There is no shortage of Tommy Mairs out there. They are often loners, perhaps not the most intelligent, have a history of mental, drug or sexual and personal problems, are often impressionable and gullible. Against that they often exhibit a greater than normal (and to some authorities unwelcome!) curiosity about what might be happening behind the faux imagery, cliches and cardboard scenery of modern life.
    This one appears to have dabbled in far right politics. It may just as easily have been Scientology, Zen Bhuddism, or herbalism. Beset by personal problems they may latch on to such causes only to find that those also have feet of clay, are not an answer to their problems and then drift on to another destination.
    Such an individual encountering a series of drug and hypnosis induced triggers and then acting in such a manner is by no means impossible, and may even explain his apparent calmness through this entire episode,

  3. Of interest is the fact that polls since this event indicate that it is not the event itself, but financial concerns (and here I have Osborne’s supposed budget in mind) that have prompted some to scurry back beneath their rocks and either switch to “undecided” or “Remain”.

      • 1. She was a traitor (or, if as I suspect, she was not white, then she was a Fifth Column enemy of the British people).

        2. The penalty for treason is death.

      • I think the simplest explanation is that a nutcase shot an MP at the worst possible time, and conspiracy theories do us no credit at all.

        • The weak point of conspiracy theories is agency. It’s easy enough for David Cameron to scream at his staff: “We’re losing. Do SOMETHING!” But, if you are part of the state machinery, are you really going to risk your career and pension, and perhaps your liberty, on arranging for the murder of an MP? I believe both David Kelly and HIlda Murrell were murdered with a nod and wink from the authorities. Both went spectacularly tits up, and they were semi-nobodies. You simply don’t arrange for the murder of someone like Jo Cox, who are themselves important, and whose friends may one day be in government and eager to find the truth. My vote is with Ian.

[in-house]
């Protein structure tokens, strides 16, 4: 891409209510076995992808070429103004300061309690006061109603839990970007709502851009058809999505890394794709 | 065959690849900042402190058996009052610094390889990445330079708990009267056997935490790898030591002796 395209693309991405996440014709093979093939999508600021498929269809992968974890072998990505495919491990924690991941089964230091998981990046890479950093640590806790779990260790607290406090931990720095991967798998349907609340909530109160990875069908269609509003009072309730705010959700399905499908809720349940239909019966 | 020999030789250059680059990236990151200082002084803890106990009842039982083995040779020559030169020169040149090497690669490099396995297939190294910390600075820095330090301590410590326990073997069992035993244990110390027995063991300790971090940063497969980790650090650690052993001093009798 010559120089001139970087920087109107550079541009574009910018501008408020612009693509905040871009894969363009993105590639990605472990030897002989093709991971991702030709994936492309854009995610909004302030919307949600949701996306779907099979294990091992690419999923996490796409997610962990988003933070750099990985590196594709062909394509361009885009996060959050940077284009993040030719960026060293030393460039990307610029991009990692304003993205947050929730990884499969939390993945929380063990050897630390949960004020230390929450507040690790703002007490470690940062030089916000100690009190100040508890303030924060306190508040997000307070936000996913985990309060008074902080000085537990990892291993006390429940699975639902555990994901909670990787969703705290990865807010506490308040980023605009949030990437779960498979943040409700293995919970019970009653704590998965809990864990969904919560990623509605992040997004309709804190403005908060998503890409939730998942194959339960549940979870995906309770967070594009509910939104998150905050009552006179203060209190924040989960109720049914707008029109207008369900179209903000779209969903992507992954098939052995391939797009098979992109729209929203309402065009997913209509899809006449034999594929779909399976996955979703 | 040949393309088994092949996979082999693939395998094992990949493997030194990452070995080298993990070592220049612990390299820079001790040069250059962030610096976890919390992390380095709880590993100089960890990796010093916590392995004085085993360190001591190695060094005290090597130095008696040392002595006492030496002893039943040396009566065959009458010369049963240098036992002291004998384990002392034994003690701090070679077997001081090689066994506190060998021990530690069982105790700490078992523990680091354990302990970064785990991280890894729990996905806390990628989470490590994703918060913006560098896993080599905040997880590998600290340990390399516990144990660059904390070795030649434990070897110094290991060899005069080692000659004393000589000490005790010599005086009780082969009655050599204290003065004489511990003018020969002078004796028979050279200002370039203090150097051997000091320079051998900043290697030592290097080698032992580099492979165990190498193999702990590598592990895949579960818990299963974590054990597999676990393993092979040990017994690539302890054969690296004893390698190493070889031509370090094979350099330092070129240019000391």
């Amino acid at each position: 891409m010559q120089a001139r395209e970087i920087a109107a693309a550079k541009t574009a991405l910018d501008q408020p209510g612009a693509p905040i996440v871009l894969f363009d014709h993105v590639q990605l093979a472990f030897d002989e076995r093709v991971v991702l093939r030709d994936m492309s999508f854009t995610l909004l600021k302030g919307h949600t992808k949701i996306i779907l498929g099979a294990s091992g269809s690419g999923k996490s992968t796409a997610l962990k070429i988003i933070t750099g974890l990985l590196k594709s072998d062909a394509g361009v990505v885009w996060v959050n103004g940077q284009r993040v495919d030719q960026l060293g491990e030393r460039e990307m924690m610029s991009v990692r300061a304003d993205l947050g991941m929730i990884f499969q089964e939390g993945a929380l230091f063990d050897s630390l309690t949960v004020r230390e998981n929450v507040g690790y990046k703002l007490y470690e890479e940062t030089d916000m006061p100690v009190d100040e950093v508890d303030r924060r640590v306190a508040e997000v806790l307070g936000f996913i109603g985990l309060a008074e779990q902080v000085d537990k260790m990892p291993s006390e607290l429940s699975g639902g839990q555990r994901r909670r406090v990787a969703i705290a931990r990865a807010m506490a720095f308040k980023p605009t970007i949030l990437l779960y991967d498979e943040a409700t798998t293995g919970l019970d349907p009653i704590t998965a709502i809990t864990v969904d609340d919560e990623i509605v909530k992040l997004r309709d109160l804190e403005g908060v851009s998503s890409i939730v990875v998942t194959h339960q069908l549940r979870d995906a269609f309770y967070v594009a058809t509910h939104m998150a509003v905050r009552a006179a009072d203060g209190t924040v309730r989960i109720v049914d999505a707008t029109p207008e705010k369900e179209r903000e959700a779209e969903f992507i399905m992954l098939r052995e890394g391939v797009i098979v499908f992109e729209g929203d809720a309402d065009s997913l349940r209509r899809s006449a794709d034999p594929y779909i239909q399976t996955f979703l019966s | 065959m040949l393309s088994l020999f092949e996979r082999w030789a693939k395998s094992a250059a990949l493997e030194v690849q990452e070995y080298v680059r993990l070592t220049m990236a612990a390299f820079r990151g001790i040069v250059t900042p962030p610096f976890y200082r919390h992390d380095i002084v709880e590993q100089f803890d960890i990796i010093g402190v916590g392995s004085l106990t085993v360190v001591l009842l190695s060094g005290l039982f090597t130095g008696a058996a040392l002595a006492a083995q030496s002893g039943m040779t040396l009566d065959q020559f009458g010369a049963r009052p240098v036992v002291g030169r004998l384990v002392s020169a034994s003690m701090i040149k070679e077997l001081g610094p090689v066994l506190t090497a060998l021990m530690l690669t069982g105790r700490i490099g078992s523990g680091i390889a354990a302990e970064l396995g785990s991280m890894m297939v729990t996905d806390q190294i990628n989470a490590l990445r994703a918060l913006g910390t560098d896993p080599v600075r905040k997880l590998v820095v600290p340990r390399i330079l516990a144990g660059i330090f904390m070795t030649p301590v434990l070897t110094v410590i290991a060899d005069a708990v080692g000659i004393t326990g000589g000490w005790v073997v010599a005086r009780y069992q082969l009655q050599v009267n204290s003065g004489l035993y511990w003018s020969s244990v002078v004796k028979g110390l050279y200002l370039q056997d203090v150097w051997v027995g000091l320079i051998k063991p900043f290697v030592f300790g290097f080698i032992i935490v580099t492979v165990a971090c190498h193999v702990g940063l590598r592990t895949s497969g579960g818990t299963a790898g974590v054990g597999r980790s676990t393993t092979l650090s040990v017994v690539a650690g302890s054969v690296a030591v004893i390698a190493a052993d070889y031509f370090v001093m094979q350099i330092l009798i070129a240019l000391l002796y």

4. I don’t think that a “conspiracy theory” is necessary, or even helpful, in order to evaluate whether or not the political class are committing skulduggery. My concern at the beginning, as I hope I made plain in the article, was that the media would use the incident to smear Brexit. At that point, I wasn’t even thinking about any kind of “plot.”

    In today’s politics, certain “causes” are simply not up for discussion. The EU is one. The “humans are causing catastrophic global warming” lie is another. The political class will defend these “causes” at all costs. (As long as those costs are paid by someone else, of course). And, since they have no moral scruples, they will do whatever it takes to do that.

    Is that conspiracy? Maybe; but my suspicion is that such a conspiracy, if it occurred, happened several decades in the past. Since then, it’s been more a matter of “birds of a feather flock together.”

    To specifics. I dispute Sean’s view that state functionaries are held back by personal considerations from the planning of atrocities. I can offer the examples of the invasion of Iraq and the murder of Jean Charles de Menezes. How many functionaries lost their jobs or pensions over those two?

    The big wigs in MI25 – or whatever it’s called these days – wouldn’t have been taking any risks for themselves, if they ordered minions to find some useful idiot and make him create a suitable diversion. Yes, if it went wrong and the victim died, some madman might get a life sentence; but the state looks after its own. Unless they try to cross it, or are very, very unlucky; as seems to have happened to Jo Cox.

    Of course, I have no knowledge of what actually happened on Thursday 16th. But I can speculate. And so should you. As long as you follow the wise words of (sigh) John Maynard Keynes: “When my information changes, I alter my conclusions. What do you do, sir?”

    • Regarding the change of trajectory in the polls, so far it only seems to have boosted the undecideds barring the ORB polls. Do you think that Osborne’s “emergency budget” last week might’ve had more to do with it?